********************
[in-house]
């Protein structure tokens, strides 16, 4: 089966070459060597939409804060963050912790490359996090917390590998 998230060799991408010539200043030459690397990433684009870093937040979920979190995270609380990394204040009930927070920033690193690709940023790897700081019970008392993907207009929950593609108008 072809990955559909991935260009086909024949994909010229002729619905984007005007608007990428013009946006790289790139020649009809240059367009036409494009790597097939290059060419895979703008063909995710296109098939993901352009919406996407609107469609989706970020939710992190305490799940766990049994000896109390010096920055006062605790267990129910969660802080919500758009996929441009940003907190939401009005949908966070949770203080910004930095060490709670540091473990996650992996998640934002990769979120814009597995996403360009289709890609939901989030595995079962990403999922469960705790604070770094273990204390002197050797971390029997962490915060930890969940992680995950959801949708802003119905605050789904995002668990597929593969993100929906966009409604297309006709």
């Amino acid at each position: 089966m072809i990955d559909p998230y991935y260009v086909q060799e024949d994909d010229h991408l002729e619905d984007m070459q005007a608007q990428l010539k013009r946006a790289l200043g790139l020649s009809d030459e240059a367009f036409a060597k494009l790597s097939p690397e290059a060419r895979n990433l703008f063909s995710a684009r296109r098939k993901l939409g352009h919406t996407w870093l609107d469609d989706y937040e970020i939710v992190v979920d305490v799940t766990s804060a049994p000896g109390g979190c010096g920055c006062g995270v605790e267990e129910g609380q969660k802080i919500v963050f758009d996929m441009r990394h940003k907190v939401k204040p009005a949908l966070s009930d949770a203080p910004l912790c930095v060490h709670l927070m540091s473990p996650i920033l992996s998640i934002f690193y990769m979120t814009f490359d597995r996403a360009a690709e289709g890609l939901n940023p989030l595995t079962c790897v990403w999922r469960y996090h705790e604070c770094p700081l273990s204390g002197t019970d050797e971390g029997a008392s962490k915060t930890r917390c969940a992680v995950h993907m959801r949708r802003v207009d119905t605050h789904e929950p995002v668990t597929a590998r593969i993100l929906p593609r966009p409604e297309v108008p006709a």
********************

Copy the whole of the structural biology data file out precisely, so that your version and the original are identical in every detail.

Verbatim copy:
[in-house]
């Protein structure tokens, strides 16, 4: 089966070459060597939409804060963050912790490359996090917390590998 998230060799991408010539200043030459690397990433684009870093937040979920979190995270609380990394204040009930927070920033690193690709940023790897700081019970008392993907207009929950593609108008 072809990955559909991935260009086909024949994909010229002729619905984007005007608007990428013009946006790289790139020649009809240059367009036409494009790597097939290059060419895979703008063909995710296109098939993901352009919406996407609107469609989706970020939710992190305490799940766990049994000896109390010096920055006062605790267990129910969660802080919500758009996929441009940003907190939401009005949908966070949770203080910004930095060490709670540091473990996650992996998640934002990769979120814009597995996403360009289709890609939901989030595995079962990403999922469960705790604070770094273990204390002197050797971390029997962490915060930890969940992680995950959801949708802003119905605050789904995002668990597929593969993100929906966009409604297309006709």
């Amino acid at each position: 089966m072809i990955d559909p998230y991935y260009v086909q060799e024949d994909d010229h991408l002729e619905d984007m070459q005007a608007q990428l010539k013009r946006a790289l200043g790139l020649s009809d030459e240059a367009f036409a060597k494009l790597s097939p690397e290059a060419r895979n990433l703008f063909s995710a684009r296109r098939k993901l939409g352009h919406t996407w870093l609107d469609d989706y937040e970020i939710v992190v979920d305490v799940t766990s804060a049994p000896g109390g979190c010096g920055c006062g995270v605790e267990e129910g609380q969660k802080i919500v963050f758009d996929m441009r990394h940003k907190v939401k204040p009005a949908l966070s009930d949770a203080p910004l912790c930095v060490h709670l927070m540091s473990p996650i920033l992996s998640i934002f690193y990769m979120t814009f490359d597995r996403a360009a690709e289709g890609l939901n940023p989030l595995t079962c790897v990403w999922r469960y996090h705790e604070c770094p700081l273990s204390g002197t019970d050797e971390g029997a008392s962490k915060t930890r917390c969940a992680v995950h993907m959801r949708r802003v207009d119905t605050h789904e929950p995002v668990t597929a590998r593969i993100l929906p593609r966009p409604e297309v108008p006709a």